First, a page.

Perhaps you've noticed the proliferation of smartphone usage at shows, or, if you're like me, have on more than a few occasions been stuck standing behind a concertgoer recording entire songs of grainy, inaudible and wholly unintelligible video to show to no one in particular. WTOP published an article today about the practice, and the manner in which some artists are dealing with it. It includes quotes from Ian MacKaye, who notes:
Our society at the moment is stoned on technology … I want the audience to have a sense of their responsibility in terms of making a show. Not the responsibility to us, but their responsibility to themselves.
Lately, plenty of artists have instituted strict no-photography policies during their performances, presumably to curtail smartphone usage. Seth Hurwitz, who owns and operates Washington, DC's 9:30 Club, tells WTOP that enforcing a no-smartphone policy would be more disruptive than just letting it happen, telling WTOP:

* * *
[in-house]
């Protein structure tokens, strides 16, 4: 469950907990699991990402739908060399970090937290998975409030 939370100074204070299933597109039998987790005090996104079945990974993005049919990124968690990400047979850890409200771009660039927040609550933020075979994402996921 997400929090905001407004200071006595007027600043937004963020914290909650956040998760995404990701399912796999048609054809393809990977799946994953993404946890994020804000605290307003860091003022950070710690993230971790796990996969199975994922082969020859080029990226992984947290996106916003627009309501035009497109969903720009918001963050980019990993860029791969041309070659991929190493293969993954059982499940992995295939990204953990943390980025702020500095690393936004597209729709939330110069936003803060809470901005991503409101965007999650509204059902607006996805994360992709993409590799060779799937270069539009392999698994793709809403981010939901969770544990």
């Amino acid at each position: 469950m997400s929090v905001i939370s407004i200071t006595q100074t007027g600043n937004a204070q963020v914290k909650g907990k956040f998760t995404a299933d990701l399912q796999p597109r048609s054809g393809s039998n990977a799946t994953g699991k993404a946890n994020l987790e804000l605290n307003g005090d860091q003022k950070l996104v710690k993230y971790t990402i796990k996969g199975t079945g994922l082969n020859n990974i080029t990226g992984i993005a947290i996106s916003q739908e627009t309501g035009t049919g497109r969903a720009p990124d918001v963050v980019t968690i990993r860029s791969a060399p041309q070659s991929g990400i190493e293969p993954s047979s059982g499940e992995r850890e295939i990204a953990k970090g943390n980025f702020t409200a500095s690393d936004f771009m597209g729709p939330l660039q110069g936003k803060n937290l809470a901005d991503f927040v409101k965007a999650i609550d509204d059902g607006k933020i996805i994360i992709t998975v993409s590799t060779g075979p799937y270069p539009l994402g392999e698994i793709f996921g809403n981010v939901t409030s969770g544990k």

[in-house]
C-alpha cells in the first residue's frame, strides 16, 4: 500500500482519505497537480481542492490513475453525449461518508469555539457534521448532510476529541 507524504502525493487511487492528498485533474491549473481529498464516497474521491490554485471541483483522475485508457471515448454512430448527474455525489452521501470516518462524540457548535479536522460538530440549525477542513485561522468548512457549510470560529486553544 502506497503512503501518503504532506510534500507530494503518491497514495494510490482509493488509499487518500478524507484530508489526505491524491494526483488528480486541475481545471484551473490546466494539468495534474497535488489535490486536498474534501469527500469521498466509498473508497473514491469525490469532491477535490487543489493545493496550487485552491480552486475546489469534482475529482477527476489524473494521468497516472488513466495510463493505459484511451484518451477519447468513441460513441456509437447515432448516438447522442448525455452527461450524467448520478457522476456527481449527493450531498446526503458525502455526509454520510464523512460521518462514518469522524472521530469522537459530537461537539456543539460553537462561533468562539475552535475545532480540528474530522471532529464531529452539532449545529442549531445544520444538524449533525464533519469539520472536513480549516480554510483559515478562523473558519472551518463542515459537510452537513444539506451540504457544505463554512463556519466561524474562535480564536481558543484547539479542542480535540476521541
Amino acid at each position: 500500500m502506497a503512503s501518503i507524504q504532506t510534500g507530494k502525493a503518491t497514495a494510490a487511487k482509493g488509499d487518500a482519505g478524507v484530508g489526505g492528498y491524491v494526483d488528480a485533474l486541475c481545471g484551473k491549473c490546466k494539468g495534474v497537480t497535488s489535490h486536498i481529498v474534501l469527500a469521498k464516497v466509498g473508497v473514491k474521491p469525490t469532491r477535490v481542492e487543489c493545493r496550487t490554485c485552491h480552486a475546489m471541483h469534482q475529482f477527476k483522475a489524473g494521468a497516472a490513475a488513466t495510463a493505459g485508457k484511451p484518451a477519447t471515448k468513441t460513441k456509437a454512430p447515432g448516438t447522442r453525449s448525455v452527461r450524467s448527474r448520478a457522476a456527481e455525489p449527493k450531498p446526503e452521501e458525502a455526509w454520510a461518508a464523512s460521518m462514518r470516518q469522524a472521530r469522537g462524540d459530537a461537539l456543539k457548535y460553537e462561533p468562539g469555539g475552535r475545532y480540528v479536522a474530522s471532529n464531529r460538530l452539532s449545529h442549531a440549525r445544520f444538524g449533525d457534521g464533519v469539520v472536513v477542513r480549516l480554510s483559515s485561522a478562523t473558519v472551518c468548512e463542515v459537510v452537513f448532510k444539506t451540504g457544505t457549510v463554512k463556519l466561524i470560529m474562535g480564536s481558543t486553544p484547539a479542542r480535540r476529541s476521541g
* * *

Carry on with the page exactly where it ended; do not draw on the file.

This is happening everywhere, isn't it? It's happening at the movies. It's happening in restaurants. It's the same problem with yet another setting. I think the best you can do is put up some notices reminding people, sort of like those things that run before movies now.
What do you think? Would you embrace a strong no-smartphone policy at your favorite venues, or is it already a lost battle?